This past weekend marked our monthly visa-renewal trip. Some of us got stamps the previous week when we went in search of prom accessories. However, we were all in need of entirely new visas, rather than just stamps, which is a fun excuse for a road trip. The children have reached a traveler's milestone, in that it's time to add new pages to their passports -- never mind that all of their stamps have been from the same three countries over the past nine months. So, I'll have to make appointments at the embassy for them. How fun!
Before heading to the border on Friday, we stopped by our favorite cafe so the girls could attend a surprise birthday party. It was such fun to see Julianna approach the counter to place her order and see her friends hiding behind it!
Morgan, Julianna, Caelyn, Baylea, Elizabeth, Chantel
Victoria, Baylea, Julianna, Caelyn
After the cafe, we fetched our two extra travel companions, Sheri and Kenyon. Sheri recently replaced a staff member at Craig's office (who has gone on to do relief work in Haiti), and Kenyon is her husband. We had a blast with these guys!
Our time in Nelspruit was a bit more leisurely this trip, since I had done most of my shopping the previous week. We were able to visit the new mall that had opened one day before we arrived. It has all that's found in the old mall, plus a few very nice extras. A bonus for Craig came through serendipity. As I passed by one of my favorite stores, I noticed a fabulous coat in the window, which I found hard to resist. I made a bee line inside the store, where we met the owners, whom we learned are Israeli. We so enjoyed talking with this sweet couple, and it gave Craig an opportunity to practice his Hebrew. We learned that we share a common acquaintance, as well. The next day when we visited the store again, they gave Gabriela a complimentary pair of earrings. How sweet! (I'm still thinking about the coat, unsure of whether or not to buy it.)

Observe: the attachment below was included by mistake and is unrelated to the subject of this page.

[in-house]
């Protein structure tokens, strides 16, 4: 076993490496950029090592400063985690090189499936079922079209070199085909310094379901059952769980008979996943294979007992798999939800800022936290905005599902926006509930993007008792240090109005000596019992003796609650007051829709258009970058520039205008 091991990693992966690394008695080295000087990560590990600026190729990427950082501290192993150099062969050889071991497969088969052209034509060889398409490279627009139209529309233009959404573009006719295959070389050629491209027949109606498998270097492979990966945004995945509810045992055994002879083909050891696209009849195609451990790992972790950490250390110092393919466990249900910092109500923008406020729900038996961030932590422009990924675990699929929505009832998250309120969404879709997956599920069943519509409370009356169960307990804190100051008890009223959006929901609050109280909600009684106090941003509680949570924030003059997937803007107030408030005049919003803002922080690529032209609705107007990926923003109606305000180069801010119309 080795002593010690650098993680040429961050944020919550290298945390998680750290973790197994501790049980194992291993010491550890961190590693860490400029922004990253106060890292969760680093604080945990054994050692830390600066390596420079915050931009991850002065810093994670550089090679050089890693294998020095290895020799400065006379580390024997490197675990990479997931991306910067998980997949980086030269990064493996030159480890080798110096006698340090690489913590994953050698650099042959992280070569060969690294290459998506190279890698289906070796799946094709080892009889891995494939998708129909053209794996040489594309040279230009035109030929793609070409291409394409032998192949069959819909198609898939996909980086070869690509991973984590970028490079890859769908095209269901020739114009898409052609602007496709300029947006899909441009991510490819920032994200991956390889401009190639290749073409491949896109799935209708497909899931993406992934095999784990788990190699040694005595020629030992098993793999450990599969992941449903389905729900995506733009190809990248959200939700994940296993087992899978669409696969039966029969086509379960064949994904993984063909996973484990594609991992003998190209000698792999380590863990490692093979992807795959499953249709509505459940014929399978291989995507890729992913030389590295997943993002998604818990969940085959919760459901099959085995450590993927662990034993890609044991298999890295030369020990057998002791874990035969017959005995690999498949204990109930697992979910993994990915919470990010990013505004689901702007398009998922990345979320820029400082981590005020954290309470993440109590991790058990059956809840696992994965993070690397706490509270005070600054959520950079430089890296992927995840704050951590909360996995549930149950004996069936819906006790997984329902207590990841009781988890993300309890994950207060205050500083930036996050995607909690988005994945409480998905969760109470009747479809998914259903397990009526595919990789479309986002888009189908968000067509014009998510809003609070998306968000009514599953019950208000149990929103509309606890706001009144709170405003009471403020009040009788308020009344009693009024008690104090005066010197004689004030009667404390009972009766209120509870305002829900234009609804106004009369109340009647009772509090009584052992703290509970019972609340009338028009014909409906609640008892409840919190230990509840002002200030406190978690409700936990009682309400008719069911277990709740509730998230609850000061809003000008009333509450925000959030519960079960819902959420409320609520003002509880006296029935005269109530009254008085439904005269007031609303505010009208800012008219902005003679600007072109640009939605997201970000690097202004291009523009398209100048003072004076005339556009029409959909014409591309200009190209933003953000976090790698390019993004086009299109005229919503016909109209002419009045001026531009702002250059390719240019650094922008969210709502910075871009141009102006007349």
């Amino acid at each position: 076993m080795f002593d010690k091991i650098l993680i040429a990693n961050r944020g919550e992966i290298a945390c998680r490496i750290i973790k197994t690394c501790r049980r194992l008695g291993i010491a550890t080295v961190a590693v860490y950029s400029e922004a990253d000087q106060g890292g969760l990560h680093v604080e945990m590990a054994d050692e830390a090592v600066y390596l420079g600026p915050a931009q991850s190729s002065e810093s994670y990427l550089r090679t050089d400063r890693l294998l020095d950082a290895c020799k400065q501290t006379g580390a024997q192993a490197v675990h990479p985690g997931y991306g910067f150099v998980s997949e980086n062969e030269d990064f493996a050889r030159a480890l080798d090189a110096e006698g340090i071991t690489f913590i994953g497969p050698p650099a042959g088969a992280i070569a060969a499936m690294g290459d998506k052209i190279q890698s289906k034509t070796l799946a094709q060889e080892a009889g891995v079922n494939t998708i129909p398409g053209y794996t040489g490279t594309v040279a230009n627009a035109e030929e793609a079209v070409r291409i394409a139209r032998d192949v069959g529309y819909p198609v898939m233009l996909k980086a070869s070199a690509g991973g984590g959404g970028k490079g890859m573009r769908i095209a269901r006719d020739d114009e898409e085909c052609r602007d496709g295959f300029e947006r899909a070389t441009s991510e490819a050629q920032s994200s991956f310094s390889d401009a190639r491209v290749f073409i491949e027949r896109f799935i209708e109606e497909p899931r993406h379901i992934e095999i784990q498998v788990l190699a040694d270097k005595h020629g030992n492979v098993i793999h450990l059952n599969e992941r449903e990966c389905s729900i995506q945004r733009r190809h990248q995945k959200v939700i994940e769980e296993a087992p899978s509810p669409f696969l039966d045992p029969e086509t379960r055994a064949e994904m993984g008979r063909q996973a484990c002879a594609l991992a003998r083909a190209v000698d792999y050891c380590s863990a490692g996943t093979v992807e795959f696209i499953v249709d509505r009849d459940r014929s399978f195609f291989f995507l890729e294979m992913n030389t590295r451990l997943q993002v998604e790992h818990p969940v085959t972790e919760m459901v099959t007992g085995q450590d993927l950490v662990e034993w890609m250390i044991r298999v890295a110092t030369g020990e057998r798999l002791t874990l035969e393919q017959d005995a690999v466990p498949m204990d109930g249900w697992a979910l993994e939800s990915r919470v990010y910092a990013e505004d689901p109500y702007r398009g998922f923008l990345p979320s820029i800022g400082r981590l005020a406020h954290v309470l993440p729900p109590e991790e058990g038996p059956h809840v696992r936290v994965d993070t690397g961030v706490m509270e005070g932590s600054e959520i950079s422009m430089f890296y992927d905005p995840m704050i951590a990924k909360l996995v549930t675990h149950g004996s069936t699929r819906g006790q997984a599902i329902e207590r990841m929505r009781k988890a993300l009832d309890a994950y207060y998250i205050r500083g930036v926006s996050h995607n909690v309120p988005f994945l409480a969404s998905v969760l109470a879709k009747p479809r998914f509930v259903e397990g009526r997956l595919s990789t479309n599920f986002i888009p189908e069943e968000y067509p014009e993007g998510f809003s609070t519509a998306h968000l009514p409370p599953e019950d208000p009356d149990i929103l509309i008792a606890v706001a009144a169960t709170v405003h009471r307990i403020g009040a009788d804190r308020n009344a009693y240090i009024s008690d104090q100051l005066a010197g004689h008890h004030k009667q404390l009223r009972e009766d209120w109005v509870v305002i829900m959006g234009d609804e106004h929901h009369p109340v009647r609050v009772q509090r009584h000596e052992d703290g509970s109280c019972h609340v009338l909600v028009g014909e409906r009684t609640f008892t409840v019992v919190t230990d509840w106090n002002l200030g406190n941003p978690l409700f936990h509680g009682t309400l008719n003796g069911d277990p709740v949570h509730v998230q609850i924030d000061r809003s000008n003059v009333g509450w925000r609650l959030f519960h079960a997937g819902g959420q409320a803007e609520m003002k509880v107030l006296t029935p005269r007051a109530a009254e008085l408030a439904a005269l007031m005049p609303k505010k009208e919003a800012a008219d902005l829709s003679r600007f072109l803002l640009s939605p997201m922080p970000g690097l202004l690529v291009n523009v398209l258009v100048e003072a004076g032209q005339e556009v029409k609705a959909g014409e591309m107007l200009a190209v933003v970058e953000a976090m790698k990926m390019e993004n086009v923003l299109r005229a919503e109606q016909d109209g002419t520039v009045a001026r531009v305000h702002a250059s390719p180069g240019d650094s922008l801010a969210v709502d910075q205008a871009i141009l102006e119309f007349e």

Most of the weekend was spent driving around, admiring the scenery, and deciding where to eat. Nelspruit is no foodie haven, but we can at least get a decent omelet, sandwich, or salad. Our accommodations are very comfortable. There are a few Bed & Breakfast options, and we call around ahead of time to see which one has space available for our medium-sized family. ;-) We ended up having to split our stay between two places, while Sheri and Kenyon stayed somewhere else altogether. The hosts at all three places are so pleasant and hospitable.
We managed to squeeze in a movie while the children stayed behind at the B & B. I won't say which movie it was, as everyone has different taste in movies, and I don't wish to do a review. It was entertaining, with a few spots that I could do without. I'll leave it there. Before the movie, though, we all gathered in the children's unit and played games. (Well, they played games while I called my parents.)
When we were leaving the parking garage after the movie, we experienced something that I'm convinced can only happen in Africa: our paid parking pass couldn't be read in the meter, so the gate wouldn't open for us. It was after midnight, so no attendant was available to let us out. My husband, the Problem Solver, drove over the barrier to avoid spending the night inside the parking garage. God was merciful -- we didn't get arrested, and the tires didn't go flat.
Saying good-bye to our hosts, Toby and Luki, is like saying good-bye to family. They treat us very well. However, they wouldn't agree to a photo so early in the morning, so I snapped a couple of their garden, instead.
The weekend passed quickly, as always, but we had a delightful time. Aside from the mean lady at the border station, our trip was uneventful. Apparently, she had a problem with a mother who holds all of the passports in order to avoid having any misplaced by young, distracted hands. She proceeded to slap them on the counter in front of us, individually, yelling in broken English that we must each hold our own. I'd love to have taken her photo, but I'd risk having my camera stolen if I were to bring it out into the open at the Moçambican "frontiera". Anyway, I was relieved that the customs officer decided to stamp our gate pass without searching our vehicle this time.
When we return to the States, I plan to hug the first police officer I see and thank him, right before I drive back and forth over a state line a few times, just for kicks. It'll be refreshing not to have a traffic cop try to bribe us for liquor money. While we're here, though, I'll continue to appreciate hearing so many different languages spoken in one place and seeing such spectacular scenery.
I'm going to Michelle's now to see what everyone else did over the weekend. You should, too!